I think the concept of "apocalypse" is rather lazy - unless we are talking about a fantastical movie scenario, like a meteor the size of Kentucky or Michelle Obama's Adam's apple hurtling towards the Earth. Human civilization is more likely to change in the face of crisis rather than end completely.

I do believe in massive sea-changes in societies and political dynamics. I believe in the fall of nations and empires. I believe in this because I have seen it perpetually through history. What I see constant evidence of is that many of these sea changes are engineered by establishment elitists in government and finance. What I see is evidence of organized psychopathy and an agenda for total centralization of power. When I stumble upon the potential for economic disaster or war, I always ask myself "what is the narrative being sold to the public, what truth is it distracting us from and who REALLY benefits from the calamity."

The saying "all wars are banker wars" is not an unfair generalization — it is a safe bet.

First, let's clear up some misconceptions about public attitudes towards the North Korean situation.

According to "polls" (I'll remind readers my ample distrust of polls), a majority of Americans now actually support U.S. troop deployment to North Korea, but only on the condition that North Korea attacks first.

I want you to remember that exception - North Korea must attack first. It will be important for later in this analysis.

Despite a wide assumption that the mainstream media is beating the war drums on this issue, I find it is in most cases doing the opposite. The mainstream media has instead been going out of its way to downplay any chance that the current inflamed rhetoric on both sides of the Pacific is anything other than bluster that will end with a whimper rather than bomb blasts. This is one of the reasons why I think war is imminent; the media is a notorious contrarian indicator. Whatever they predict is usually the opposite of what comes true (just look at Brexit and the election of Donald Trump, for starters).  Another generalization that is a sure bet is that the mainstream media usually lies, or at the very least, they are mostly wrong.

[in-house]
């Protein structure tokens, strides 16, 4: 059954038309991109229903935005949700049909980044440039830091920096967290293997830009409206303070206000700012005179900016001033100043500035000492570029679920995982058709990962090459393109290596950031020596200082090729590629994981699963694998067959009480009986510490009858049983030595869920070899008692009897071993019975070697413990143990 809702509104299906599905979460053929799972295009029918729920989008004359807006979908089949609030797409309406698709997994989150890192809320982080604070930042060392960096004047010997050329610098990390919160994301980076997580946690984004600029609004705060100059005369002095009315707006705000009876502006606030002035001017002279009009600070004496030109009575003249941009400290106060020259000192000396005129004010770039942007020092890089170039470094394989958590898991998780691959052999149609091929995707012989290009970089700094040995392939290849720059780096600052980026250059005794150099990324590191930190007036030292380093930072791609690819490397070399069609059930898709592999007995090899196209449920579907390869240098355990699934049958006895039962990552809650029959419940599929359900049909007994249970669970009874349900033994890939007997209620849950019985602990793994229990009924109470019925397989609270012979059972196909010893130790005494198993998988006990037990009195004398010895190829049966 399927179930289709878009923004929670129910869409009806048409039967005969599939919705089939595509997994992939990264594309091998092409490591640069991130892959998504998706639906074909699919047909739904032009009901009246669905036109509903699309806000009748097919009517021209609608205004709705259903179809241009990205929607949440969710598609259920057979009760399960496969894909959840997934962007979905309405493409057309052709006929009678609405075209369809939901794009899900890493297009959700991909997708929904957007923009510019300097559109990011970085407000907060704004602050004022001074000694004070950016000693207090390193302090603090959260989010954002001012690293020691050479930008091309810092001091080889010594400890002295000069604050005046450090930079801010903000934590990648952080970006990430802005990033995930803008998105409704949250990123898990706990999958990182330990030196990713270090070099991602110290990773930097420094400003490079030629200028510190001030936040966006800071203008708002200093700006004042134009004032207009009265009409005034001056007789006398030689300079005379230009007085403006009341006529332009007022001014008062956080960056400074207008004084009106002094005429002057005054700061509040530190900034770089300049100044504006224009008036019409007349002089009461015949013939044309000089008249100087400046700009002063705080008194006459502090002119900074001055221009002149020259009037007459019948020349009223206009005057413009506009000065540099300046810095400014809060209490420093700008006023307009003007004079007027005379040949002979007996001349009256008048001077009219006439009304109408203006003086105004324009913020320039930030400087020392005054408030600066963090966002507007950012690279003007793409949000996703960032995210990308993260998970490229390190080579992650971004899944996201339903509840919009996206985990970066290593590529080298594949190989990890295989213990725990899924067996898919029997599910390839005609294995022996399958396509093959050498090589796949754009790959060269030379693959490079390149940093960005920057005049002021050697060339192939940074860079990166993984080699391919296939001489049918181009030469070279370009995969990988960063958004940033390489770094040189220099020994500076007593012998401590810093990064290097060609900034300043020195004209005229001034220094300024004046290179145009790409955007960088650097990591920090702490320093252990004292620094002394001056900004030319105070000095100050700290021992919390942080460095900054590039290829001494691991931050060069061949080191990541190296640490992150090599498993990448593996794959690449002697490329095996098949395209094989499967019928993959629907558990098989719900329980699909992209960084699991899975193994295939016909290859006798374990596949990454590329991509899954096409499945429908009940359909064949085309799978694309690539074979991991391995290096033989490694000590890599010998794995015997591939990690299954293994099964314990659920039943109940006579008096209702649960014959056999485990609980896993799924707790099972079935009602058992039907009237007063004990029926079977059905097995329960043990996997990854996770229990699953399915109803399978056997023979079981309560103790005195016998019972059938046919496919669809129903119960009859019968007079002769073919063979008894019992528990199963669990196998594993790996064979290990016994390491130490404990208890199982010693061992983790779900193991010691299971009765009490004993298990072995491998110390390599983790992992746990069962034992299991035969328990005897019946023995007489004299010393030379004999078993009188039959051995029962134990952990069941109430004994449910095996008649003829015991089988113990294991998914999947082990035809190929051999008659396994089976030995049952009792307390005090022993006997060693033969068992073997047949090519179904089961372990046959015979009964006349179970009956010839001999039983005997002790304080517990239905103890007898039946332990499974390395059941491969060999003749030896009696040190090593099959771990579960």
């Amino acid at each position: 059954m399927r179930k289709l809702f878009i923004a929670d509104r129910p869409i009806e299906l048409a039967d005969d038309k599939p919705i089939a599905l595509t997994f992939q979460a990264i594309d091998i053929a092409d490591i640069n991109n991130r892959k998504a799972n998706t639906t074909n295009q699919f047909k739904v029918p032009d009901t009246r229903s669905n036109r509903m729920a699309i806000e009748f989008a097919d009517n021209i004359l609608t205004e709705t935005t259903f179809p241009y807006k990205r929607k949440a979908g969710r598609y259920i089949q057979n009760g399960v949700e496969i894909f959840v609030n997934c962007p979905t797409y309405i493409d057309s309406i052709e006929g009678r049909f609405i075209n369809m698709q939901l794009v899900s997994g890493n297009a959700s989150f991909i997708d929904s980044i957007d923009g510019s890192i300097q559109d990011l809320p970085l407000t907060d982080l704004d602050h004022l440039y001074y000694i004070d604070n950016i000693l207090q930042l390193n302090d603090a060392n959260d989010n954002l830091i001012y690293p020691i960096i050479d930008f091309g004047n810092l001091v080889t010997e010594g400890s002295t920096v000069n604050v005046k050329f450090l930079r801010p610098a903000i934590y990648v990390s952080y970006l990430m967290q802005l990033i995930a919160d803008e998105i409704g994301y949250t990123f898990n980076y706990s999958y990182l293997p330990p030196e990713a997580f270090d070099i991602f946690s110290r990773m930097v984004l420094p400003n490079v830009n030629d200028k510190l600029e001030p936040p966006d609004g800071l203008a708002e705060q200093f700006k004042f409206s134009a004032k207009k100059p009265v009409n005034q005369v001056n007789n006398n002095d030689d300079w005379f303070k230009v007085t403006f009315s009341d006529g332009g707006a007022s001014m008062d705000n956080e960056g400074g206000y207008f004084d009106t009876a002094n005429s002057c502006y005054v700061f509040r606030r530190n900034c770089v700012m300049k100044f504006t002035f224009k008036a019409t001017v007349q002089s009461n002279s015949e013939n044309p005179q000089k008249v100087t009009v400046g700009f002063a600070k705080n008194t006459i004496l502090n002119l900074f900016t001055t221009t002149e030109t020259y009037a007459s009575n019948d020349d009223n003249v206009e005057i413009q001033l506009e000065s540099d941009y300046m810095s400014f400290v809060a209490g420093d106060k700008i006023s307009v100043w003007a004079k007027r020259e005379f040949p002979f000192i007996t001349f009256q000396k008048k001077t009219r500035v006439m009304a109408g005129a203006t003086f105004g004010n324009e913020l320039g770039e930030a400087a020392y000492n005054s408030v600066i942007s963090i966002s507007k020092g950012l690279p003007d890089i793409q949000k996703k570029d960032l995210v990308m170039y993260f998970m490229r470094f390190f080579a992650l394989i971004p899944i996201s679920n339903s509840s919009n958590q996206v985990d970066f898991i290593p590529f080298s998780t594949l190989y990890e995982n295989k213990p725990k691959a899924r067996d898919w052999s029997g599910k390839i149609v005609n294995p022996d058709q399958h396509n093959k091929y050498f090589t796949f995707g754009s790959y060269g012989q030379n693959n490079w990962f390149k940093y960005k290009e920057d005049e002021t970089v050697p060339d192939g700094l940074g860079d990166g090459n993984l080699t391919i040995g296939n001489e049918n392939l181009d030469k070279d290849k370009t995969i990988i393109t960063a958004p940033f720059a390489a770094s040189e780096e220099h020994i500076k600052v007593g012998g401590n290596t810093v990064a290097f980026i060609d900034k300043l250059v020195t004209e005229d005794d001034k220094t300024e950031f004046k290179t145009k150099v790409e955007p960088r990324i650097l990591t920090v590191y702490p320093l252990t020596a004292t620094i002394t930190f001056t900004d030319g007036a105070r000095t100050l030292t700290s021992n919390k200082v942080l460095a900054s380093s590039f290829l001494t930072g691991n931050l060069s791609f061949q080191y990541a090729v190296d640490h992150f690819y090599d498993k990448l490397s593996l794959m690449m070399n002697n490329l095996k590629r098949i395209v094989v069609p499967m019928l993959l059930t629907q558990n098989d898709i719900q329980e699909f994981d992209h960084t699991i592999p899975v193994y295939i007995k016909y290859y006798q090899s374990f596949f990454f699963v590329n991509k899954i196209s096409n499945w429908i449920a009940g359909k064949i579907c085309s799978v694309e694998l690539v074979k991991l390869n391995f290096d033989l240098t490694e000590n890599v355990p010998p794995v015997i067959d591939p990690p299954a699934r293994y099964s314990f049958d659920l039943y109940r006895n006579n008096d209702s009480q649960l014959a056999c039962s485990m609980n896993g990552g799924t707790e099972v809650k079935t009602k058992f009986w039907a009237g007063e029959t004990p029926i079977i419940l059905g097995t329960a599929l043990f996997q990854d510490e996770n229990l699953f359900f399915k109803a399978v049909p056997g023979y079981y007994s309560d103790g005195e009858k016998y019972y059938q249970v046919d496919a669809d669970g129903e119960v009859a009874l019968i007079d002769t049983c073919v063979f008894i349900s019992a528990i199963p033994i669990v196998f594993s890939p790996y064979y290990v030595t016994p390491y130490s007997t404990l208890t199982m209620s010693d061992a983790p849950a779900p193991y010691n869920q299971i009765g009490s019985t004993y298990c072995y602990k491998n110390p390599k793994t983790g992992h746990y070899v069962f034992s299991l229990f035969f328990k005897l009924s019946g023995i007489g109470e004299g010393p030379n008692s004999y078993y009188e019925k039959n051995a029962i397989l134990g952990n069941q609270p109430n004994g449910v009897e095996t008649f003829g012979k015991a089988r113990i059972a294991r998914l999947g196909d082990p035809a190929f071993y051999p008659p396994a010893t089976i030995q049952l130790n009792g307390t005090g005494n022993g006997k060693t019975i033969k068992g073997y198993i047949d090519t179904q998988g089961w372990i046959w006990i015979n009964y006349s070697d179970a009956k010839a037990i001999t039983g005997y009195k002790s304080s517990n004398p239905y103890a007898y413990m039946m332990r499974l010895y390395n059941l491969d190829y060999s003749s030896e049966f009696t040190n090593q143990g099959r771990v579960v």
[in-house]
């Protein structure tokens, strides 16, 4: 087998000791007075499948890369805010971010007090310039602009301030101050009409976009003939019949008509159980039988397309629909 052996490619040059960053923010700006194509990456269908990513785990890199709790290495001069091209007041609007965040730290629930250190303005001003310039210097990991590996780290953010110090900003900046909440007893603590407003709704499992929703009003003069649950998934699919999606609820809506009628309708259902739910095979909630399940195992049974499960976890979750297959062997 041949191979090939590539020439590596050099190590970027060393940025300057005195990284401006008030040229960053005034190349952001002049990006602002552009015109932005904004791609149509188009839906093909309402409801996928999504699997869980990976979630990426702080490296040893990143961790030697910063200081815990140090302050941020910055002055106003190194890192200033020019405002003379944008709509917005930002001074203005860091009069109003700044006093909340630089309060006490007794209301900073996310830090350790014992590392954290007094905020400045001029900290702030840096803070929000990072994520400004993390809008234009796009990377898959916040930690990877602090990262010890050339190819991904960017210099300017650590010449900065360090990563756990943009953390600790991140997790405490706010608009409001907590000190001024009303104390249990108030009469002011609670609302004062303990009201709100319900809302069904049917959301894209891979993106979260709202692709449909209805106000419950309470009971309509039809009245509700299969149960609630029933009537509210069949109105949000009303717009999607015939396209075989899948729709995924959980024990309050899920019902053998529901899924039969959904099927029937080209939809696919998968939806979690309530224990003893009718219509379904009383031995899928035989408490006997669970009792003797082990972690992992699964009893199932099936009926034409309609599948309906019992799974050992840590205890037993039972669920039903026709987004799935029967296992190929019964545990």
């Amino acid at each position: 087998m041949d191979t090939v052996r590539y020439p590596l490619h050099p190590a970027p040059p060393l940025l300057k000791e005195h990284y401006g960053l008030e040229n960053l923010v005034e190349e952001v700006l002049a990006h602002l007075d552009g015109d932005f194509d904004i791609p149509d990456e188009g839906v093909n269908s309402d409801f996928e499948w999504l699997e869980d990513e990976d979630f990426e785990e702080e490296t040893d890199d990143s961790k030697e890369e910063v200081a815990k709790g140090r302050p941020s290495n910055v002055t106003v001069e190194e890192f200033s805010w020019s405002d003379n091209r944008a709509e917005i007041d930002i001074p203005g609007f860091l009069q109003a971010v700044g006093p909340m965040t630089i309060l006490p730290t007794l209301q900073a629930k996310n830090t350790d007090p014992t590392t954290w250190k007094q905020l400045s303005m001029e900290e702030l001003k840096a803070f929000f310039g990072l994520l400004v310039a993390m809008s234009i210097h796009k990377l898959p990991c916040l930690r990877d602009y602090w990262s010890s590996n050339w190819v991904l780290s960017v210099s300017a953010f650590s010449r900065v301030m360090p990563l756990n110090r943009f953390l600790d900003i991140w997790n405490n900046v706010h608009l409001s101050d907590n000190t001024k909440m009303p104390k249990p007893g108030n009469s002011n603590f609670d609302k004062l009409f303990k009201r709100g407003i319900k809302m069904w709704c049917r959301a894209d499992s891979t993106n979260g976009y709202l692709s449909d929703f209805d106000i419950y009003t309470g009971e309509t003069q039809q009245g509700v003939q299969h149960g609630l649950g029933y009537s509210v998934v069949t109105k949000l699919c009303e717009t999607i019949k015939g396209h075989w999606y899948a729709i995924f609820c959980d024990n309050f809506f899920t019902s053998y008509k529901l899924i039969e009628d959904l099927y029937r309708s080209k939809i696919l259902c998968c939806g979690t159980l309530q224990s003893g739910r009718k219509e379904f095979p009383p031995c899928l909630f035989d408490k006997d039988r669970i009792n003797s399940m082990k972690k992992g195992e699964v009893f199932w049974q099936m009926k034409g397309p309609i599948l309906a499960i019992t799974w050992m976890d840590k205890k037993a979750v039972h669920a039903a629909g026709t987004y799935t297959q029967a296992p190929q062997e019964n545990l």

That said, if we are to believe the latest polls, unfortunately, one thing is clear: The American people, on both sides of the political spectrum, are becoming more galvanized around supporting a potential conflict with North Korea. For the establishment, war is a winning sell, at least for now.

Of course, I am aware that we have heard all this before. Back in 2013 tensions were relatively high with North Korea just like they are today. North Korea threatened a preemptive nuclear strike on the U.S. back then, too, and in the end it was all hot air. However, besides wider public support than ever before in terms of troop deployment to North Korea, something else is very different from 2013. Primarily, China's stance on the issue of regime change.

In the past, China has been consistent in supporting UN sanctions against North Korea's nuclear program while remaining immovable on war and regime change in the region. In 2013, it was clear that China was hostile to the notion of a U.S. invasion.